When it doesn't go your way: the sacrifices of pregnancy
My first two pregnancies progressed without incident. And, when considering another child, I would often think: it's not the pregnancy that's the hard part, it's the 18 years afterwards. In my previous experiences, pregnancy was "easy".
Famous last words. In January of this year, I started feeling odd, sensing symptoms of pregnancy. Despite our best efforts to choose the best birth control method for us, we were pregnant with the Paraguard (copper) IUD. The fact that we were pregnant was not something to cry home about, for we were open to a family expansion one day. We just never knew it would be while the IUD was still inserted. (And, by the way, the Paraguard IUD is over 99% effective.) We couldn't take the thing out and ultrasounds showed the damn T floating pretty high up in the uterus. We considered removing the IUD with ultrasound guidance, but that seemed not too possible, easy, or safe. We agreed we should proceed with the pregnancy and just leave the IUD in. We went through several weeks of research, visits, and consultations with experienced OBs, midwives, and high-risk fetal specialists. There were fears of pre-term labor and uterine infection due to the foreign body that would gestate along with our fetus. Because of our history of two full-term pregnancies, we were at a very low risk for pre-term labor, but we would be monitoring it closely.
At 20 weeks, our ultrasound technician stated noncholantly: "Oh, you have previa. Yup, complete previa." The OB - not our normal OB, but one of his associates - said: "We recomment complete pelvic rest and no physical activity." My heart sank. Up until this point, I was still running and biking to work, and I intended to continue as long as my body felt up for it. I felt great, especially with the running, so I felt so disheartened by the command: "No physical activity." Not to mention, my husband and I had just planned a babymoon to Miami for 4 kid-free days! And, complete pelvic rest definitely interfered with our plans of frequent bouts of intimacy, not to mention it was incongruous with my raging second trimester lustful hormones.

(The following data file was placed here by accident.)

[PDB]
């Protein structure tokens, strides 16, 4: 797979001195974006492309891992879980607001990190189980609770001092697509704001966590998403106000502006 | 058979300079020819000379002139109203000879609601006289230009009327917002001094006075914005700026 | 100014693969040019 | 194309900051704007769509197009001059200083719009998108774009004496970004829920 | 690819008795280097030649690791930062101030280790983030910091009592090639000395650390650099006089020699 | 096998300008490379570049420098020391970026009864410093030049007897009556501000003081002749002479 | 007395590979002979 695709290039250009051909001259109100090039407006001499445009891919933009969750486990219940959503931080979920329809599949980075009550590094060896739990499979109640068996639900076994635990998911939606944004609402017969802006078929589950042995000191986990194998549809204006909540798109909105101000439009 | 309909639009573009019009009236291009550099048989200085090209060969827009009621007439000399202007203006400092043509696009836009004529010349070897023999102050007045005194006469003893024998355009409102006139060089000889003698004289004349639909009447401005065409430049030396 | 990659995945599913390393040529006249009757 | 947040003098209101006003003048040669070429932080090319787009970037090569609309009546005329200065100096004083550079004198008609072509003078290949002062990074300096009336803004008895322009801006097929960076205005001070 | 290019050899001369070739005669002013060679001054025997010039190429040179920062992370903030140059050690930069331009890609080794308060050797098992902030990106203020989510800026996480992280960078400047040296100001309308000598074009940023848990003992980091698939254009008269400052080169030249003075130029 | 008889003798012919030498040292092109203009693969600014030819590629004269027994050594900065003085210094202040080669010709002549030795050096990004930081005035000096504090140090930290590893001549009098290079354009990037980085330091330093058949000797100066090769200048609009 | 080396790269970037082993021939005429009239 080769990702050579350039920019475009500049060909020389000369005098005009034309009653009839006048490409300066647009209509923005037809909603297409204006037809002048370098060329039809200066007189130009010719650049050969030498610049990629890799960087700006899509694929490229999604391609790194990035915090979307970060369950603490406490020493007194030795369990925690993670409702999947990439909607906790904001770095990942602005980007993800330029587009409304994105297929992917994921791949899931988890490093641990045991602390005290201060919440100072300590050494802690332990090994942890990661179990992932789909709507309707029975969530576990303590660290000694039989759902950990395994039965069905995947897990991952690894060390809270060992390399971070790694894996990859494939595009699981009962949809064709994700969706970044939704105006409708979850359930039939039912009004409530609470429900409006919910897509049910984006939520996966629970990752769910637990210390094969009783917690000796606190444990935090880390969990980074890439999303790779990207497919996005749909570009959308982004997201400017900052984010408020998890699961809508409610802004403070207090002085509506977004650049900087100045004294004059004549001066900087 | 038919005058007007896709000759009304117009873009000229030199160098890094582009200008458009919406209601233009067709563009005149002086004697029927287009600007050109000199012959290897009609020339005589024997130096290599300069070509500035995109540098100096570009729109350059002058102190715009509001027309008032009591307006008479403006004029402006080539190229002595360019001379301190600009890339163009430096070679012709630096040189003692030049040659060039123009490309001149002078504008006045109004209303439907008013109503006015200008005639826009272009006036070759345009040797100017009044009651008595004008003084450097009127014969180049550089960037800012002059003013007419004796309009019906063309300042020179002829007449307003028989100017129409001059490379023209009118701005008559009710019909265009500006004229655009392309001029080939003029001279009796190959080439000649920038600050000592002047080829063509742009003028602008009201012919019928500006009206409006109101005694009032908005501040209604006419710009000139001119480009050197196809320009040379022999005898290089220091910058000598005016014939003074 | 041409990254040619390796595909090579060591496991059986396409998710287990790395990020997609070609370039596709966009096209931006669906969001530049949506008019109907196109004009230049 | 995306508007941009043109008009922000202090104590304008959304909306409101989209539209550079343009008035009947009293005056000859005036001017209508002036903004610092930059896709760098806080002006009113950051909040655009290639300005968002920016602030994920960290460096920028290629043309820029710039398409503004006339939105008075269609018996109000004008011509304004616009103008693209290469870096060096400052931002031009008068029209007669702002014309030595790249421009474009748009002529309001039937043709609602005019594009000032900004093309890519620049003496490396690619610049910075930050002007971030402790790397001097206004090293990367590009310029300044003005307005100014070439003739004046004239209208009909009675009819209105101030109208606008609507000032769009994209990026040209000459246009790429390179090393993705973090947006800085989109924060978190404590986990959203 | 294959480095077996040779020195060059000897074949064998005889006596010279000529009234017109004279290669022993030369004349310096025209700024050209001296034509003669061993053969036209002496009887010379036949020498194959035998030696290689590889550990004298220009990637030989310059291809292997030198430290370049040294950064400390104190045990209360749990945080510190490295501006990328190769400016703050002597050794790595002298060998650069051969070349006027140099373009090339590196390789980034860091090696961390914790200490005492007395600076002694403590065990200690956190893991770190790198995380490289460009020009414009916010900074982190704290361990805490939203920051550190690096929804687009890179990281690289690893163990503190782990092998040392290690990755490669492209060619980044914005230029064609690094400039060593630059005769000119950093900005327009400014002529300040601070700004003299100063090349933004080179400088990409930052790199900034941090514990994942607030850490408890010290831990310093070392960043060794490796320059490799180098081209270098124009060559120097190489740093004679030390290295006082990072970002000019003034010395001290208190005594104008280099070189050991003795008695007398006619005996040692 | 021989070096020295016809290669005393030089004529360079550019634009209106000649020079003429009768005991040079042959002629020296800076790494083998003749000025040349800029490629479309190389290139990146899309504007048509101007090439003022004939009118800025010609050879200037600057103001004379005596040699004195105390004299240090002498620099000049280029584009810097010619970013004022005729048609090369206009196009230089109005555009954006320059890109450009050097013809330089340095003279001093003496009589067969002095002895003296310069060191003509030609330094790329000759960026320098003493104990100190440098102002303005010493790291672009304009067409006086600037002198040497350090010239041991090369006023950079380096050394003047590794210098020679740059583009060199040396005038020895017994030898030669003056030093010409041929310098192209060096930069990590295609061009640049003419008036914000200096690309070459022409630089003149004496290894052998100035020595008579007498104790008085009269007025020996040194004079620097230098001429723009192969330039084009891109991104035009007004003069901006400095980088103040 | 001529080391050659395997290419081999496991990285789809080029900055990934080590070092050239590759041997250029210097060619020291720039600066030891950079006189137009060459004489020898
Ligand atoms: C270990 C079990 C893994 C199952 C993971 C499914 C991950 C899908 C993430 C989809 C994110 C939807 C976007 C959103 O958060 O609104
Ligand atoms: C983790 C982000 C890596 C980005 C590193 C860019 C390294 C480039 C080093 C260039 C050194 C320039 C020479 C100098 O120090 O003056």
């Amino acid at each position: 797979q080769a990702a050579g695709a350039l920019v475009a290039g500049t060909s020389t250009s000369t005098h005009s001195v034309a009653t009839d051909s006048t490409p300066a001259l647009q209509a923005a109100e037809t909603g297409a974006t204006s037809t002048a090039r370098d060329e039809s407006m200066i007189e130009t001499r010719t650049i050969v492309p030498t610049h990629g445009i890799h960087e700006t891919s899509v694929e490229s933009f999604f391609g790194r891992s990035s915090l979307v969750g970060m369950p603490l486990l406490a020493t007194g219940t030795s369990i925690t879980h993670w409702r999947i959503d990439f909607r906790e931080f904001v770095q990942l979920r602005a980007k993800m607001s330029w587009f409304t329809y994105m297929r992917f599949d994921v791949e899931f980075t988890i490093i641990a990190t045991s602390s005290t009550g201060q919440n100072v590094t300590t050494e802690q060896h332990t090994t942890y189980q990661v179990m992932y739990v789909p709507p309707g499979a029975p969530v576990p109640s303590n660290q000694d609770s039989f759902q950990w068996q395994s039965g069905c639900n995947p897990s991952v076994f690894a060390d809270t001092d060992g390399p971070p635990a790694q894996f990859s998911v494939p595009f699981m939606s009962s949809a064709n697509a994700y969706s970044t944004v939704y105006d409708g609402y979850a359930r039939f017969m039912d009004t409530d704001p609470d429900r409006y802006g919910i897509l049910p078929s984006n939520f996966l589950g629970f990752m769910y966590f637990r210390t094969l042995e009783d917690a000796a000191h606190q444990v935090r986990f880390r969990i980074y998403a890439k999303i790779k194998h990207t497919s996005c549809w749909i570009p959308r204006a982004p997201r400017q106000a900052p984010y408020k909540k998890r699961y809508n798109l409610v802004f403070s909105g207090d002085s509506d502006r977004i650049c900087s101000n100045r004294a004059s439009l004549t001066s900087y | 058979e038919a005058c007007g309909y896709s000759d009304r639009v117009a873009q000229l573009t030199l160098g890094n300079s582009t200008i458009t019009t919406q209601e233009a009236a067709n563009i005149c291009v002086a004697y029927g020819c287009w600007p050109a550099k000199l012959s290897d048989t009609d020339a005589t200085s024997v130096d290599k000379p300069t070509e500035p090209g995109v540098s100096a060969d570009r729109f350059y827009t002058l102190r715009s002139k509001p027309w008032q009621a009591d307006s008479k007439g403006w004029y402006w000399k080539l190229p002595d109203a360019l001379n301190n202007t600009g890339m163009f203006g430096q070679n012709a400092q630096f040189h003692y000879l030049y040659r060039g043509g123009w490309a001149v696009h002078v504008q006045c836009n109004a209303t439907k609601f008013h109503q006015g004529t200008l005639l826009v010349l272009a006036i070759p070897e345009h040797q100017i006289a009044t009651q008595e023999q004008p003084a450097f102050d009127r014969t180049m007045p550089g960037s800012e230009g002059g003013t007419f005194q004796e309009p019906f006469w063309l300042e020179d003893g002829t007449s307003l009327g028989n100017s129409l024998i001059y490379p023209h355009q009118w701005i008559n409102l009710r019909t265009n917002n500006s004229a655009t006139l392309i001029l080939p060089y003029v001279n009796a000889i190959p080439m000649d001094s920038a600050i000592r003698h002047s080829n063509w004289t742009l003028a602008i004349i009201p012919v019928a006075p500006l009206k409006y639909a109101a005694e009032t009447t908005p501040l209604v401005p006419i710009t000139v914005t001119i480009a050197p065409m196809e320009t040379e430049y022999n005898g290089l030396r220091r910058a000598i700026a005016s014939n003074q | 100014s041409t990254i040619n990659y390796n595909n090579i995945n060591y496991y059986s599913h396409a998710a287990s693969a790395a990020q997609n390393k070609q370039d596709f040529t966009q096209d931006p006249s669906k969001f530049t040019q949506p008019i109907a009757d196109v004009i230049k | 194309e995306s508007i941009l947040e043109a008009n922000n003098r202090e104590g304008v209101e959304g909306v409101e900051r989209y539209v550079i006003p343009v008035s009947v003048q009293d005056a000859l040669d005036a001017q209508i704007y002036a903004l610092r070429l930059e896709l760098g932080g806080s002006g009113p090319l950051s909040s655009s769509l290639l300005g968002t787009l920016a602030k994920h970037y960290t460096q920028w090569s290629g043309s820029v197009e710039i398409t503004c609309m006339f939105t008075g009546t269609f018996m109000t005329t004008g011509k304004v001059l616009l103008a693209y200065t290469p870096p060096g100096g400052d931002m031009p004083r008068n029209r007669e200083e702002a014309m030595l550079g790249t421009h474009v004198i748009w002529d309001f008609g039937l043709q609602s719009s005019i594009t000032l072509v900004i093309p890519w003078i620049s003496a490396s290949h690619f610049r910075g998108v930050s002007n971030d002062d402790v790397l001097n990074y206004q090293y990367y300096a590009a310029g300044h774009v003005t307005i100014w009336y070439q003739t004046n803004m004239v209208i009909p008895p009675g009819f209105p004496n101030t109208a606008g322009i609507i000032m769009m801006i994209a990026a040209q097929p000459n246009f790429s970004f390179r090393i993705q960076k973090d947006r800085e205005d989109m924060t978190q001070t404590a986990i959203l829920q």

In a follow-up conversation with my regular OB, he tld me he was comfortable with me continuing my physical activity so long as I was painfree, comfortable, and asymptomatic (no bleeding or cramping). I felt relieved. Even though we still had to follow the no-[penetrative]-sex rule, I was glad I could still get my running in. He also mentioned that he believed the previa would shift. He wasn't worried.
At 24 weeks, we checked the previa again. Still there. More pelvic rest. He still thought it would shift. At 30 weeks, we checked the previa again. Still there. He looked me in the eyes and said: "I don't think it will move anymore." He recommended one final check at 34 weeks to confirm previa, then to schedule an amnio at 36 weeks to check lung development and schedule a c-section once we confirm the lungs are ready.
This is really when I lost it. An early delivery? An amnio? At 36 weeks instead of 40? While I know there are more horrific birth and pregnancy stories, I was still disappointed. My two previous worry-free pregnancies were trumped by this one, for sure. This pregnancy never afforded too many moments of feeling carefree. People always ask, "How are you feeling?" I always respond: "I feel GREAT," even though I'm pregnant with a non-shifting placenta previa and IUD. My husband tries to assure me: "Don't worry. It could be so much worse. It will all be fine." In the end, of course I know he's right. Then again, I wish it had gone smoother.
Have you had easy-breezy pregnancies like I did the first two times? Feeling wonderful, glowy and enthusiastic? Have you had harder sacrificial pregnancies - maybe put on bedrest or even under constant medical monitoring? How have you dealt with and accepted your more difficult pregnancies? How do you ease those worries and convince yourself that everything will indeed be "OK"?